Batty for Bats
"Everyone can make a difference in this world, but without the chance to see that personal power and responsibility, many students won't take that chance or step out of their comfort zone." - high school teacher, Ms. Hull
A group of over 125 high school students participated in the service-learning project Batty for Bats. Ms. Hall led instruction in philanthropy and service-learning to help her students make real, meaningful connections to the community through the Learning to Give lessons In My Own Backyard and Understanding Advocacy.
Students researched different animals and learned about their ecosystems. When they learned about the importance of human awareness of the needs of the animals in their own backyards, the young people wanted to take action. With funds from a grant their teacher received from Learning to Give, some students built bat houses. They placed twelve in a local park and eleven others at the library, museum, and other community gathering places. Near the installations, the students posted cards with facts they researched about the importance of bats and how people can take action to preserve them. Other students built giant wooden art pieces that other students decorated with images of their researched animals. They displayed the art and advocacy in the library.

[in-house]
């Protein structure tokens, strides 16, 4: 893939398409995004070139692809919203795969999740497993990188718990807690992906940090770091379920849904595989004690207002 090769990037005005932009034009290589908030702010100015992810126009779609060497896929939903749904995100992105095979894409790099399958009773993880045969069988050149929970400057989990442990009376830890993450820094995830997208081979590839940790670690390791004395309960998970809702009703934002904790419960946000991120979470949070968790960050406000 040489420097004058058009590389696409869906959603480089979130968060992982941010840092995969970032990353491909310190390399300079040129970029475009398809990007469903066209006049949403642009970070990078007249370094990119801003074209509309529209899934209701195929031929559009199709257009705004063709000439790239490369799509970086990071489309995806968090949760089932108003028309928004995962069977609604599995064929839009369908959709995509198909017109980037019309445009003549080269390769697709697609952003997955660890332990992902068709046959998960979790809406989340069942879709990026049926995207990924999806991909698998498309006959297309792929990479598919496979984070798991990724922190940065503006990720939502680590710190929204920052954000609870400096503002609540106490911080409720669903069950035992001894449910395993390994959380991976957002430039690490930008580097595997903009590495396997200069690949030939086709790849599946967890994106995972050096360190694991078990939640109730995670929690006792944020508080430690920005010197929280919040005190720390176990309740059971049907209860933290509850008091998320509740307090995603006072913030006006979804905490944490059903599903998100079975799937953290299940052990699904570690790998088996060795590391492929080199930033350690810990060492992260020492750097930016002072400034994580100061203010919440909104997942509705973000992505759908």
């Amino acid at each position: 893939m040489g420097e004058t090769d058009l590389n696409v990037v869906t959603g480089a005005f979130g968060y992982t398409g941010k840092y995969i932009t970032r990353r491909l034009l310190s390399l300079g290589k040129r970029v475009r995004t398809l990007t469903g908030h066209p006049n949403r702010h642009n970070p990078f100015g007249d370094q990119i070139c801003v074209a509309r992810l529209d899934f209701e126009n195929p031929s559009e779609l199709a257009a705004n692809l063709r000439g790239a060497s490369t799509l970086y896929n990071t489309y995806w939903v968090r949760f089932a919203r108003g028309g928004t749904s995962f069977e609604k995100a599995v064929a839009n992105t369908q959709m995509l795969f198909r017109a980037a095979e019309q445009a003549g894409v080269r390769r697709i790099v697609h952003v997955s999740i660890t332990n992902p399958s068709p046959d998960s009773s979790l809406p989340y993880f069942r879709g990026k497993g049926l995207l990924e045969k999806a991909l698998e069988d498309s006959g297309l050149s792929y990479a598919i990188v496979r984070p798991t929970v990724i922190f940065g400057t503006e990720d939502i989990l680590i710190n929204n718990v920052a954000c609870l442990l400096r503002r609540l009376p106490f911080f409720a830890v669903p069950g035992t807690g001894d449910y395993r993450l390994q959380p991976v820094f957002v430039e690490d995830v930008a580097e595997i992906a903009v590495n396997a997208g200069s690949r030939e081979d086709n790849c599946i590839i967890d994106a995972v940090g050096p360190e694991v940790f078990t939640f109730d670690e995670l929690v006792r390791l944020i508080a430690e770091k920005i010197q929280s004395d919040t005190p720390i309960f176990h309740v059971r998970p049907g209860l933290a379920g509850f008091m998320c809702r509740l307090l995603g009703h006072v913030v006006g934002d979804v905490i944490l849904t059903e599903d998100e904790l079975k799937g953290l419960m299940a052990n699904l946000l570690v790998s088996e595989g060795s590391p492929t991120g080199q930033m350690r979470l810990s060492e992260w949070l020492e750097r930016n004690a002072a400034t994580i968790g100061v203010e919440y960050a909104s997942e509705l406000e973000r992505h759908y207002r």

"It was really cool learning about all of my animal's adaptations. I never knew that bats were so important to keeping mosquitos in check," one student said. "This was a neat project. Not only did I get to learn about my favorite animal, sloths, I got to share out their awesomeness with my friends and classmates too," said another.
"These students came in thinking that they couldn't make a difference," said Ms. Hull. "As we went through the process of the project, their confidence grew in both their art skills and their knowledge and ability to share their work with others in the community."